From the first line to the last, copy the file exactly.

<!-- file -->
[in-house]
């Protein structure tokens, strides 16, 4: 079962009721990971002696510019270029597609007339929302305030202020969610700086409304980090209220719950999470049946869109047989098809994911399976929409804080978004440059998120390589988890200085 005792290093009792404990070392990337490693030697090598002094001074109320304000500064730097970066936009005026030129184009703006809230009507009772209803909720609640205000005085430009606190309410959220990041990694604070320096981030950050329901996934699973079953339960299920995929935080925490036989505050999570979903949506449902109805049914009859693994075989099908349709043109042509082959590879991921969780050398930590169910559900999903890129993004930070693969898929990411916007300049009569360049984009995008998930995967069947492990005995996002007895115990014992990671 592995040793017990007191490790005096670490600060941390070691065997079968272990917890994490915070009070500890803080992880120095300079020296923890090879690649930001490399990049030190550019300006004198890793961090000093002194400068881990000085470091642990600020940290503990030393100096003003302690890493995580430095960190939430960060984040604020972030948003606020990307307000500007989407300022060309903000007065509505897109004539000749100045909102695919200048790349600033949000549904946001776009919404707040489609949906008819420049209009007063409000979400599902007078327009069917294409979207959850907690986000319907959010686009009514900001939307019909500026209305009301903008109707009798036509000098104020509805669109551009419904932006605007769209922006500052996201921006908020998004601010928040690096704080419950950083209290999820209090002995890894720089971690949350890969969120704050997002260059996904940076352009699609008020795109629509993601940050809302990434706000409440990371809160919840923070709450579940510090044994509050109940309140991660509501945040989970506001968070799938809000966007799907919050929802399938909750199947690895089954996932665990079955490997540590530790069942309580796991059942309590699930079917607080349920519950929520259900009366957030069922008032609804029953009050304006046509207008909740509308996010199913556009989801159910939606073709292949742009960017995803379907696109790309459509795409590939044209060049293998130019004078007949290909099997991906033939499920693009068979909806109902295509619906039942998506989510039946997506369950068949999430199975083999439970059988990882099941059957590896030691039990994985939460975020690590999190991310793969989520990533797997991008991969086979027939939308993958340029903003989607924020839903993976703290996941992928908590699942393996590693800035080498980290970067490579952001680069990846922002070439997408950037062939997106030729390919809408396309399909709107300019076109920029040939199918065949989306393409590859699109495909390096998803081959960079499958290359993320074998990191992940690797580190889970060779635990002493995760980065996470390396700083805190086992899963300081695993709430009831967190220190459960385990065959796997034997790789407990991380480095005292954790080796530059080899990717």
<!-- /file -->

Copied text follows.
[in-house]
């Protein structure tokens, strides 16, 4: 079962009721990971002696510019270029597609007339929302305030202020969610700086409304980090209220719950999470049946869109047989098809994911399976929409804080978004440059998120390589988890200085 005792290093009792404990070392990337490693030697090598002094001074109320304000500064730097970066936009005026030129184009703006809230009507009772209803909720609640205000005085430009606190309410959220990041990694604070320096981030950050329901996934699973079953339960299920995929935080925490036989505050999570979903949506449902109805049914009859693994075989099908349709043109042509082959590879991921969780050398930590169910559900999903890129993004930070693969898929990411916007300049009569360049984009995008998930995967069947492990005995996002007895115990014992990671 592995040793017990007191490790005096670490600060941390070691065997079968272990917890994490915070009070500890803080992880120095300079020296923890090879690649930001490399990049030190550019300006004198890793961090000093002194400068881990000085470091642990600020940290503990030393100096003003302690890493995580430095960190939430960060984040604020972030948003606020990307307000500007989407300022060309903000007065509505897109004539000749100045909102695919200048790349600033949000549904946001776009919404707040489609949906008819420049209009007063409000979400599902007078327009069917294409979207959850907690986000319907959010686009009514900001939307019909500026209305009301903008109707009798036509000098104020509805669109551009419904932006605007769209922006500052996201921006908020998004601010928040690096704080419950950083209290999820209090002995890894720089971690949350890969969120704050997002260059996904940076352009699609008020795109629509993601940050809302990434706000409440990371809160919840923070709450579940510090044994509050109940309140991660509501945040989970506001968070799938809000966007799907919050929802399938909750199947690895089954996932665990079955490997540590530790069942309580796991059942309590699930079917607080349920519950929520259900009366957030069922008032609804029953009050304006046509207008909740509308996010199913556009989801159910939606073709292949742009960017995803379907696109790309459509795409590939044209060049293998130019004078007949290909099997991906033939499920693009068979909806109902295509619906039942998506989510039946997506369950068949999430199975083999439970059988990882099941059957590896030691039990994985939460975020690590999190991310793969989520990533797997991008991969086979027939939308993958340029903003989607924020839903993976703290996941992928908590699942393996590693800035080498980290970067490579952001680069990846922002070439997408950037062939997106030729390919809408396309399909709107300019076109920029040939199918065949989306393409590859699109495909390096998803081959960079499958290359993320074998990191992940690797580190889970060779635990002493995760980065996470390396700083805190086992899963300081695993709430009831967190220190459960385990065959796997034997790789407990991380480095005292954790080796530059080899990717």